by Dana Terrell, LCSW, EAC
Anyone who has experienced an anxiety or panic attack knows it is no joking matter. On a scale of 1-10, where 10 represents the worst disturbance a person can imagine, panic disordered clients generally rate their panic attacks at 9 or 10. (An anxiety attack might be rated 6-8.) Their negative belief about themselves may be, “I will faint,” “I’m dying,” or “I’m having a heart attack.” Because these thoughts are accompanied by such intense emotion, they seem completely true. Because people fear that they are truly dying, they often also qualify for PTSD as well as Panic Disorder.
Panic Attack Symptoms Can Include:
* shortness of breath or difficulty breathing
* feeling “out of control” with fear or dread, wondering “Am I crazy?”
* trembling, tingling or shaking
* sensations of choking, nausea or stomach distress
* chills or hot flashes
* uncomfortably rapid heartbeat, often prompting a trip to the ER
“Good News! It’s only panic.”
The terrified person rushes to the ER, only to get the response: “Good news! You’re not having a heart attack. It’s only Panic.” They are often sent home with Xanax. But they are thinking, “Great! I feel like I’m having a heart attack, but I’m not. They are basically telling me it’s in my head. So I must be crazy.”
No. People with panic are not crazy. Their anxious experiences are simply stored dysfunctionally in their brain. The memories are still in an agitated state, and it makes life very hard. EMDR can do amazing things with these dysfunctionally stored memories. The brain is very talented at healing, with the assistance of a Certified EMDR therapist.
What Causes Panic or Anxiety?
People with Panic Disorder, in my practice, often have a backload of negative experiences which they rarely took the time to address. Perhaps they didn’t get the support they needed to resolve them. These experiences could be “large T” trauma, recognized by any objective person as horrific. Or some could be “small t” trauma – those smaller hurts of life. For a young child or teen these became terrible because of the negative conclusions the person drew about himself. From the assessment of their trauma symptoms, they may actually qualify for a diagnosis of Post-Traumatic Stress Disorder (PTSD) in addition to Panic Disorder. Or they may not.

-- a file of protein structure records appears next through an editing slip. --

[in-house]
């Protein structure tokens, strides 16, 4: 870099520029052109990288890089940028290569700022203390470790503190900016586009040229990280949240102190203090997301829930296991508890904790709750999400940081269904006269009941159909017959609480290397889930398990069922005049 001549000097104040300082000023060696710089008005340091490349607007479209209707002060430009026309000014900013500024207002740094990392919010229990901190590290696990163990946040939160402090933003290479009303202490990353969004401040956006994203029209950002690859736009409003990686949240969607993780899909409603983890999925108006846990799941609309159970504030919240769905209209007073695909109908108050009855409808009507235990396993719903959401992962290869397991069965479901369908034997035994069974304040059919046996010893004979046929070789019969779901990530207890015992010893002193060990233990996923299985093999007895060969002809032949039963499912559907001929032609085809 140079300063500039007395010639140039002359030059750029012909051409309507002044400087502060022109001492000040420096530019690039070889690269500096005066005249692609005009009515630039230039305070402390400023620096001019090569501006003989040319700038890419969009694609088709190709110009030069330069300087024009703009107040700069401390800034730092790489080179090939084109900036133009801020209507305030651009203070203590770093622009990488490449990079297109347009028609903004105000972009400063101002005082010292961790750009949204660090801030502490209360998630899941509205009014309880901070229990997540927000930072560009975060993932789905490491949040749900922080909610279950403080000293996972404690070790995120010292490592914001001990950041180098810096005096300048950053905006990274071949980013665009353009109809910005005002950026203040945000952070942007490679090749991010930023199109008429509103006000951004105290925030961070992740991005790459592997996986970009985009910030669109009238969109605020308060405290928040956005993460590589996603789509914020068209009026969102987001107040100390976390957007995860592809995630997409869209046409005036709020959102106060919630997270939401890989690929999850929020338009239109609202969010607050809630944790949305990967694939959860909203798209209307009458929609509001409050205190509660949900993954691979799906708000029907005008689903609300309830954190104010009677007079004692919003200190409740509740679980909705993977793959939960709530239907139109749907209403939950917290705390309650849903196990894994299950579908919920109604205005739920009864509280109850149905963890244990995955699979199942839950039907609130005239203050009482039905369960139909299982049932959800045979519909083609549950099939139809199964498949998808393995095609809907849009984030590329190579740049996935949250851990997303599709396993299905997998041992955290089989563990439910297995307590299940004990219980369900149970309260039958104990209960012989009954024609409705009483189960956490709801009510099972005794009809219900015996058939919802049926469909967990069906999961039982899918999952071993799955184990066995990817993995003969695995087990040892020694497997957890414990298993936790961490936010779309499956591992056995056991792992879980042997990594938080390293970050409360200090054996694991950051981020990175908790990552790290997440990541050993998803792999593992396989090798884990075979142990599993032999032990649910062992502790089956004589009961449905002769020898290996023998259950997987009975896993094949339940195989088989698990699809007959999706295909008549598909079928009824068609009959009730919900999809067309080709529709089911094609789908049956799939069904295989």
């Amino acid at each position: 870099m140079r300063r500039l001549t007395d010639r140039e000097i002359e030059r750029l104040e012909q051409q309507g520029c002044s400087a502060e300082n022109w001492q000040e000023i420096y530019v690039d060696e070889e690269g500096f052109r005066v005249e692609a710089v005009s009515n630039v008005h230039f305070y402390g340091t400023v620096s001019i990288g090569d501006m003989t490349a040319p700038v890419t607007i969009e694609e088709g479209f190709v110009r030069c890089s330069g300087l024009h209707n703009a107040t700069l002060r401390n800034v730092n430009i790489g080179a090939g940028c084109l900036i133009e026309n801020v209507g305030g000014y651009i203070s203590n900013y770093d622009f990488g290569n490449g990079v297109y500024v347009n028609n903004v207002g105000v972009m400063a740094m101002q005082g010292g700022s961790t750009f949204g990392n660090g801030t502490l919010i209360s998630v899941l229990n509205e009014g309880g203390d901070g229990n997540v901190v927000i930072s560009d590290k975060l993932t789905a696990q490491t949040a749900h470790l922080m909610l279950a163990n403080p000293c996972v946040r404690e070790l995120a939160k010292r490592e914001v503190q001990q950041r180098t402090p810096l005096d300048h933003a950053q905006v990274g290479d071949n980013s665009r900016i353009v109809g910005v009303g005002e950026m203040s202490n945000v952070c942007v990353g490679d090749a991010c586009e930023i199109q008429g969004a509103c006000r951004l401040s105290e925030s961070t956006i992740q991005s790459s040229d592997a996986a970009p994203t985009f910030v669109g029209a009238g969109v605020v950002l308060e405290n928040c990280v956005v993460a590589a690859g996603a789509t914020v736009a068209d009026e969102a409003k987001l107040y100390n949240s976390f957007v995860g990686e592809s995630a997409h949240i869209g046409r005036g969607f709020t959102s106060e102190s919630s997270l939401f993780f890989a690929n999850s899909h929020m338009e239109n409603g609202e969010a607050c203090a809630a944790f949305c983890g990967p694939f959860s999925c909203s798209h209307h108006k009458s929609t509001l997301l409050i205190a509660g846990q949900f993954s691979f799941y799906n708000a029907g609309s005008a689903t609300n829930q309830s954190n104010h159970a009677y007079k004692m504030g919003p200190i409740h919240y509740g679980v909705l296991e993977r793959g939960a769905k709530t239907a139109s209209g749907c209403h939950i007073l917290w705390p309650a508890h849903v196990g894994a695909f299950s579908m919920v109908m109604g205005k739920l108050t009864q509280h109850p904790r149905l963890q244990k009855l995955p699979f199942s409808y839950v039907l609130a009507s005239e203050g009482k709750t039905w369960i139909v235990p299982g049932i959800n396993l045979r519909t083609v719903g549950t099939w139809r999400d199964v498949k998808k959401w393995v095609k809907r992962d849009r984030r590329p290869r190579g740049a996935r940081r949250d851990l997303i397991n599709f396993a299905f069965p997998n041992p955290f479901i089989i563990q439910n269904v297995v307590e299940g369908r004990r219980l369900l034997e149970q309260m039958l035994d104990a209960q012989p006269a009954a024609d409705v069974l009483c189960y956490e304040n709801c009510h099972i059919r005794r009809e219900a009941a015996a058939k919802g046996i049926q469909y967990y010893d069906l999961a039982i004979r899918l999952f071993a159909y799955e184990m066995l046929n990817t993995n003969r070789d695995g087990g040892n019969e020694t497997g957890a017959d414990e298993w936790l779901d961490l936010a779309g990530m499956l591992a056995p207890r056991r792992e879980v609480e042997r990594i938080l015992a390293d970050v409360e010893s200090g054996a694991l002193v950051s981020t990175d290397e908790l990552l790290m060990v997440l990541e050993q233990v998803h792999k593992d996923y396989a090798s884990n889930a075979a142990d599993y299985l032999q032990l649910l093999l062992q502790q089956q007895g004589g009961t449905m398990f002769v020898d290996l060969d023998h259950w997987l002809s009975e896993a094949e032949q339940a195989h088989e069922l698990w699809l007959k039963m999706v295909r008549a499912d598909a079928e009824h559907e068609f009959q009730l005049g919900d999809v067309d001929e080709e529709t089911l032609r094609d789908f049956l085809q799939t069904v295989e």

Special Care in Treatment of Panic
As an EMDR therapist, we often work to resolve the traumas, whether big or small, after a period of history taking and preparation. But for a client with Panic Disorder, it is essential to treat the Panic before the trauma because the person does not feel safe in the present. To add working on trauma is only more stressful to such a person.
Marcia Whisman developed an EMDR treatment for Panic
This realization was the discovery of Marcia Whisman, LCSW, of St. Louis, MO, who is an internationally respected expert in anxiety disorders. She has integrated the EMDR approach developed by Francine Shapiro, PhD into the standard cognitive-behavioral treatment of Panic Disorder. After taking Marcia’s training in Seattle in 2005, I hosted her in 2006 when she gave her two day EMDR specialty workshop for treating Panic and OCD (Obsessive-Compulsive Disorder) in San Diego.